So I have wanted to write about our life in Bozeman, Montana, but kept getting distracted by other things. It’s summertime, so things have slowed down a bit — and I now can sit and write. When I moved here in June 2015, people were astounded; after all, I’m a girl who comes from the Bronx. My husband, son, and I had been living in Philadelphia, but my son and I became very ill from mold in our place. We decided to travel northwest and see where the road took us.

We first went to my brother-in-law’s wedding in Boston. While there, Bozeman came to my mind out of nowhere, and I told my husband, “Let’s go to the Big Sky!” Malcolm’s jaw dropped; he is a Montana native, and had been longing to return to his beloved mountains where he was born and raised. So we went westward.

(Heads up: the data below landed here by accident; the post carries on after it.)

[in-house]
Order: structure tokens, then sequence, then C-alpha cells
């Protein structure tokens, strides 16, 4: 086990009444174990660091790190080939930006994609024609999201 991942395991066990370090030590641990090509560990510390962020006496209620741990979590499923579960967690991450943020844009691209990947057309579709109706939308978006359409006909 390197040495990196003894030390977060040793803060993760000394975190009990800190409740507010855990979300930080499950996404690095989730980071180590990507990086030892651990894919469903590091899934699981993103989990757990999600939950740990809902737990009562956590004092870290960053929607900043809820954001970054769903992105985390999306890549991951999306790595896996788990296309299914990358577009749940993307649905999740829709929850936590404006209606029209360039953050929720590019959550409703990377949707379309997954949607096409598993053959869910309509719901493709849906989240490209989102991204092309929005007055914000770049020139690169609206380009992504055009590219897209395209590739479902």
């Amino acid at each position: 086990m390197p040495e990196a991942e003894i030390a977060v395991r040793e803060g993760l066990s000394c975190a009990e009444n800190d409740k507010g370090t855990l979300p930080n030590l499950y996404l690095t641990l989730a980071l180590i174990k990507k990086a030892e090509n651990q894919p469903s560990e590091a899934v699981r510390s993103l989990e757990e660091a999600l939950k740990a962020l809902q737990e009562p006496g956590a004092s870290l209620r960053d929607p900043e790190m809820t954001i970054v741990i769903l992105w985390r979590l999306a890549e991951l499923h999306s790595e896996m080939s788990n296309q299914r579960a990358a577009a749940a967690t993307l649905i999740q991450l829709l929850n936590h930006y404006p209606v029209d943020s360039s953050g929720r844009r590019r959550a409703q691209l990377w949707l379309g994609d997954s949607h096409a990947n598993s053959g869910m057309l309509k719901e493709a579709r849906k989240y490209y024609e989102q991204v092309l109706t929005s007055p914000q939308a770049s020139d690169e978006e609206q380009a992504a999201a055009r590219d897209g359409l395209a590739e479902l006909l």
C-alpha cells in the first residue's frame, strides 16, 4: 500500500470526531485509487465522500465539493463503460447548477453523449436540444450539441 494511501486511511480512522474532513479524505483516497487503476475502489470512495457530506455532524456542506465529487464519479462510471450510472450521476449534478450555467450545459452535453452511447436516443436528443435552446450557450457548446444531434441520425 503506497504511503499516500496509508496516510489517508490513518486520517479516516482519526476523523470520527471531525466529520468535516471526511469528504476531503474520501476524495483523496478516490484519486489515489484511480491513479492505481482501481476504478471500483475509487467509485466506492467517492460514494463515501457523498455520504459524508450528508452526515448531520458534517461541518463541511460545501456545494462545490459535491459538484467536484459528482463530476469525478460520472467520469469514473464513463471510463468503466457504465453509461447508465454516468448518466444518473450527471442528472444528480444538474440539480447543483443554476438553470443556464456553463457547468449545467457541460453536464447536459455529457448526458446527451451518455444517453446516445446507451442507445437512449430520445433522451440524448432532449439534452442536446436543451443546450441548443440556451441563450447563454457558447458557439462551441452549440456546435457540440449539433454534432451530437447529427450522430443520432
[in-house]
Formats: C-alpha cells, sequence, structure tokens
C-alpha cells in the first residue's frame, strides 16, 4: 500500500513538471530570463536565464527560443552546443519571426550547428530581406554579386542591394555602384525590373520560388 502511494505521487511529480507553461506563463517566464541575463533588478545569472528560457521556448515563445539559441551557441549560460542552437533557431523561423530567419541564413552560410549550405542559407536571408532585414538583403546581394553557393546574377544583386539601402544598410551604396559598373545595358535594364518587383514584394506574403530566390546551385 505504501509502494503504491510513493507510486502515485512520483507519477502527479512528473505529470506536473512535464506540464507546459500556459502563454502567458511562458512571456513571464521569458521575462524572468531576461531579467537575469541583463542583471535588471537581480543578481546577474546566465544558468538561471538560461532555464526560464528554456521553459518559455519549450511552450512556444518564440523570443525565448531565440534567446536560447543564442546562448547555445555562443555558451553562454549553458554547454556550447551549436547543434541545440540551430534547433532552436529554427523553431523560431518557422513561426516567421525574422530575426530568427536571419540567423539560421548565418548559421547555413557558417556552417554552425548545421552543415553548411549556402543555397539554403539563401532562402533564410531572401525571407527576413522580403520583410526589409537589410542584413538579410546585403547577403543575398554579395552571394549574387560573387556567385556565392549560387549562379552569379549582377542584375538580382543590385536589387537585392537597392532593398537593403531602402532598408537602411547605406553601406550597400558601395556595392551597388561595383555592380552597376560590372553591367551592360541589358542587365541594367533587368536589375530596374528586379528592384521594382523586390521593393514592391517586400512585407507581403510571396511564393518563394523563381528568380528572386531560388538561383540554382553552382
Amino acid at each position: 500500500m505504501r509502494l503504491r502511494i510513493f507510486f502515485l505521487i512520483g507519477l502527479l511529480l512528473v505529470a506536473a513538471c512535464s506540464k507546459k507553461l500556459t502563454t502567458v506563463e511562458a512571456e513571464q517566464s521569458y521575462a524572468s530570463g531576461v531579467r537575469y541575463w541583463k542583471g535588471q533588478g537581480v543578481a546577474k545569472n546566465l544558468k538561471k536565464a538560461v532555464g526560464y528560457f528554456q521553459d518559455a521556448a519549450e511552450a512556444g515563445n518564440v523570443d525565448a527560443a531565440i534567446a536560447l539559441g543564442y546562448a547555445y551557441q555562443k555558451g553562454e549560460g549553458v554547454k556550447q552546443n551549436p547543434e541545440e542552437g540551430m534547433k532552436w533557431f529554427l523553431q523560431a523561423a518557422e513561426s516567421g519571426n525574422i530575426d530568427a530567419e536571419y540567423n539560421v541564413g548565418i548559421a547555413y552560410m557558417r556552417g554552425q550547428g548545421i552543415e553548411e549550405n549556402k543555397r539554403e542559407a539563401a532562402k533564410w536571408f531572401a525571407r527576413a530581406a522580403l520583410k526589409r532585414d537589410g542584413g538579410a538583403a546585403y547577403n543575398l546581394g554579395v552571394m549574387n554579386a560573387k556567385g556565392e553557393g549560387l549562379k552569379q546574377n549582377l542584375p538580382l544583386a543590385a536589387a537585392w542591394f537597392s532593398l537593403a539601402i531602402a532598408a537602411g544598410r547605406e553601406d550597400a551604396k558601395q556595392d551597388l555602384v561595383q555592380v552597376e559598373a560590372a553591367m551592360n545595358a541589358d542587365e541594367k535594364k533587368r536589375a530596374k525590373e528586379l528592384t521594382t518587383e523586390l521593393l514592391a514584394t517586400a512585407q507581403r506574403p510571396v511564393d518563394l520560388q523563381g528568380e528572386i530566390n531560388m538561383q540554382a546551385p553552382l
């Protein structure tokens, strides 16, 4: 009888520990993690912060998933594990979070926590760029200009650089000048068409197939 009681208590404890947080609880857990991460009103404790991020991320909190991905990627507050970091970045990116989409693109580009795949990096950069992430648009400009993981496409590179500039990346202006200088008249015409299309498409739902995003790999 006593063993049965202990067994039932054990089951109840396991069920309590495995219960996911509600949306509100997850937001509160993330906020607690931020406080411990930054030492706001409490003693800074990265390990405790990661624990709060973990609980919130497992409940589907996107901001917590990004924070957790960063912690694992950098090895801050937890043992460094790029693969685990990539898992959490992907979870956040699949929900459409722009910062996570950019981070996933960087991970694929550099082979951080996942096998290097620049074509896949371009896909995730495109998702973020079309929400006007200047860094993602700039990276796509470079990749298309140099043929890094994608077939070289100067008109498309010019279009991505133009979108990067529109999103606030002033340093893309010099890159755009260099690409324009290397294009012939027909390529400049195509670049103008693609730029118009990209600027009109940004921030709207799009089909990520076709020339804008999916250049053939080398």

Today, I am convinced it’s the best decision we made. It’s been fantastic for River to explore, and to be exposed to country living. We also live close to my husband’s family, which is perfect given that River hasn’t started school yet. Everything fell into place for us when we found a cute place in downtown Bozeman.

What I love the most about living here is getting to know my husband and River better. We’ve grown closer everyday, especially on the many quiet nights when it’s just me and my husband sitting on the couch chatting. It’s unlike when back east, we socialized non-stop and went to so many parties and events. Being from the Big Apple, I’m naturally always on the go — and living in Bozeman has forced me to slow down. It’s brought me peace and simplicity in my life, and helped me change how I think and feel toward a lot of things.